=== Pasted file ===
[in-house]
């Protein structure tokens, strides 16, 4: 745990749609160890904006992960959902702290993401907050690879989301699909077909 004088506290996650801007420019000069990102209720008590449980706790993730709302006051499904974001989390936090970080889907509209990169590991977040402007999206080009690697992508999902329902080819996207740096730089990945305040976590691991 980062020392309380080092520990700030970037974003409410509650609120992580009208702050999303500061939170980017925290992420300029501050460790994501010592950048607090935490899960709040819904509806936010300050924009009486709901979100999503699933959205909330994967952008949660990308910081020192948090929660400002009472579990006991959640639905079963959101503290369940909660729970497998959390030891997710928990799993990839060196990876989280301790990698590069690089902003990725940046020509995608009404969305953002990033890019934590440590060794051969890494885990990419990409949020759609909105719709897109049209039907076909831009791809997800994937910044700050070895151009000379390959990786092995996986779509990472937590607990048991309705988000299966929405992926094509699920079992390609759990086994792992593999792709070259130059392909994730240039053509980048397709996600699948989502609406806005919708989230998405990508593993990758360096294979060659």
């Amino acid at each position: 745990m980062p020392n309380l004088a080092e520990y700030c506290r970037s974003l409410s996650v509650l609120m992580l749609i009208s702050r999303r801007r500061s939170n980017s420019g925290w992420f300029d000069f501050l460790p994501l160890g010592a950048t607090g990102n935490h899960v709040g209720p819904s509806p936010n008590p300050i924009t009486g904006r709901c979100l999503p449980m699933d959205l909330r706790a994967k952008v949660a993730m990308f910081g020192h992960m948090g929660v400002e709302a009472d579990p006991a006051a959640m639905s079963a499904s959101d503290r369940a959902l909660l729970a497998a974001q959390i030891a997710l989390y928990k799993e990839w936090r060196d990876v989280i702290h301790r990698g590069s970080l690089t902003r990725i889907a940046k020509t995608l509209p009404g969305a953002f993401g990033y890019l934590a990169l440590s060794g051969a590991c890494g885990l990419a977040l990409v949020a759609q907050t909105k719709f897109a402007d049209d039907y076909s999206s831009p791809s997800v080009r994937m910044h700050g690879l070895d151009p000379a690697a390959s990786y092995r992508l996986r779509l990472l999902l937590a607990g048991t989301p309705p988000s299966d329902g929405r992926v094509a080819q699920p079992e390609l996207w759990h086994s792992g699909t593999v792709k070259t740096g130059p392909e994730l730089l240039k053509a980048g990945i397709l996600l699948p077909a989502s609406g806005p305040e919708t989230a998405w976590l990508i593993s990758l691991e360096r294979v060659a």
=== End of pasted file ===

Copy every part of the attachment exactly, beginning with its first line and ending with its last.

[in-house]
């Protein structure tokens, strides 16, 4: 745990749609160890904006992960959902702290993401907050690879989301699909077909 004088506290996650801007420019000069990102209720008590449980706790993730709302006051499904974001989390936090970080889907509209990169590991977040402007999206080009690697992508999902329902080819996207740096730089990945305040976590691991 980062020392309380080092520990700030970037974003409410509650609120992580009208702050999303500061939170980017925290992420300029501050460790994501010592950048607090935490899960709040819904509806936010300050924009009486709901979100999503699933959205909330994967952008949660990308910081020192948090929660400002009472579990006991959640639905079963959101503290369940909660729970497998959390030891997710928990799993990839060196990876989280301790990698590069690089902003990725940046020509995608009404969305953002990033890019934590440590060794051969890494885990990419990409949020759609909105719709897109049209039907076909831009791809997800994937910044700050070895151009000379390959990786092995996986779509990472937590607990048991309705988000299966929405992926094509699920079992390609759990086994792992593999792709070259130059392909994730240039053509980048397709996600699948989502609406806005919708989230998405990508593993990758360096294979060659």
């Amino acid at each position: 745990m980062p020392n309380l004088a080092e520990y700030c506290r970037s974003l409410s996650v509650l609120m992580l749609i009208s702050r999303r801007r500061s939170n980017s420019g925290w992420f300029d000069f501050l460790p994501l160890g010592a950048t607090g990102n935490h899960v709040g209720p819904s509806p936010n008590p300050i924009t009486g904006r709901c979100l999503p449980m699933d959205l909330r706790a994967k952008v949660a993730m990308f910081g020192h992960m948090g929660v400002e709302a009472d579990p006991a006051a959640m639905s079963a499904s959101d503290r369940a959902l909660l729970a497998a974001q959390i030891a997710l989390y928990k799993e990839w936090r060196d990876v989280i702290h301790r990698g590069s970080l690089t902003r990725i889907a940046k020509t995608l509209p009404g969305a953002f993401g990033y890019l934590a990169l440590s060794g051969a590991c890494g885990l990419a977040l990409v949020a759609q907050t909105k719709f897109a402007d049209d039907y076909s999206s831009p791809s997800v080009r994937m910044h700050g690879l070895d151009p000379a690697a390959s990786y092995r992508l996986r779509l990472l999902l937590a607990g048991t989301p309705p988000s299966d329902g929405r992926v094509a080819q699920p079992e390609l996207w759990h086994s792992g699909t593999v792709k070259t740096g130059p392909e994730l730089l240039k053509a980048g990945i397709l996600l699948p077909a989502s609406g806005p305040e919708t989230a998405w976590l990508i593993s990758l691991e360096r294979v060659a």